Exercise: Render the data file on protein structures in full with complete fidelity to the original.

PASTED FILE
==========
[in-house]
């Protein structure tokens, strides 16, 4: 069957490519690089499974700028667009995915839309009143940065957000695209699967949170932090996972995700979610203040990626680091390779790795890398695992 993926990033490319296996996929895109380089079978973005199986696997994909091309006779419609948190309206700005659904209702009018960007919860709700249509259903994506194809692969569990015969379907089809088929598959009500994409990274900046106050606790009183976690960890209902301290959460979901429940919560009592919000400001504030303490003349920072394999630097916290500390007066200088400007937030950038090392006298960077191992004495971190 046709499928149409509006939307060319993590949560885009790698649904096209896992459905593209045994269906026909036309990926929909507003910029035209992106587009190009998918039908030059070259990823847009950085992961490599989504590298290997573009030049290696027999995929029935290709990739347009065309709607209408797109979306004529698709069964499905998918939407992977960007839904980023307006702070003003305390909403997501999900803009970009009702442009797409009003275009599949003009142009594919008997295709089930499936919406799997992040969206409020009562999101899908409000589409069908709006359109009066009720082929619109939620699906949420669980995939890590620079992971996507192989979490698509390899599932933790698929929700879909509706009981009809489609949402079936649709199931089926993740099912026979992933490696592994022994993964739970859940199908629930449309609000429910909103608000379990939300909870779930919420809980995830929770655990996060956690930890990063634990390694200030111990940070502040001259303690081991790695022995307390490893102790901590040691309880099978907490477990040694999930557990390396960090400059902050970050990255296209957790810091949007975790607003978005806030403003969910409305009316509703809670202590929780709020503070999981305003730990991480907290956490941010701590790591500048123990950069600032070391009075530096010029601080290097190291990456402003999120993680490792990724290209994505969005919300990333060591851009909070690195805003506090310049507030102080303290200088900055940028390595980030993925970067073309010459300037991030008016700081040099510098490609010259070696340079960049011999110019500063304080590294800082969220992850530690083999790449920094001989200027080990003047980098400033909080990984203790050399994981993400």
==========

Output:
[in-house]
């Protein structure tokens, strides 16, 4: 069957490519690089499974700028667009995915839309009143940065957000695209699967949170932090996972995700979610203040990626680091390779790795890398695992 993926990033490319296996996929895109380089079978973005199986696997994909091309006779419609948190309206700005659904209702009018960007919860709700249509259903994506194809692969569990015969379907089809088929598959009500994409990274900046106050606790009183976690960890209902301290959460979901429940919560009592919000400001504030303490003349920072394999630097916290500390007066200088400007937030950038090392006298960077191992004495971190 046709499928149409509006939307060319993590949560885009790698649904096209896992459905593209045994269906026909036309990926929909507003910029035209992106587009190009998918039908030059070259990823847009950085992961490599989504590298290997573009030049290696027999995929029935290709990739347009065309709607209408797109979306004529698709069964499905998918939407992977960007839904980023307006702070003003305390909403997501999900803009970009009702442009797409009003275009599949003009142009594919008997295709089930499936919406799997992040969206409020009562999101899908409000589409069908709006359109009066009720082929619109939620699906949420669980995939890590620079992971996507192989979490698509390899599932933790698929929700879909509706009981009809489609949402079936649709199931089926993740099912026979992933490696592994022994993964739970859940199908629930449309609000429910909103608000379990939300909870779930919420809980995830929770655990996060956690930890990063634990390694200030111990940070502040001259303690081991790695022995307390490893102790901590040691309880099978907490477990040694999930557990390396960090400059902050970050990255296209957790810091949007975790607003978005806030403003969910409305009316509703809670202590929780709020503070999981305003730990991480907290956490941010701590790591500048123990950069600032070391009075530096010029601080290097190291990456402003999120993680490792990724290209994505969005919300990333060591851009909070690195805003506090310049507030102080303290200088900055940028390595980030993925970067073309010459300037991030008016700081040099510098490609010259070696340079960049011999110019500063304080590294800082969220992850530690083999790449920094001989200027080990003047980098400033909080990984203790050399994981993400």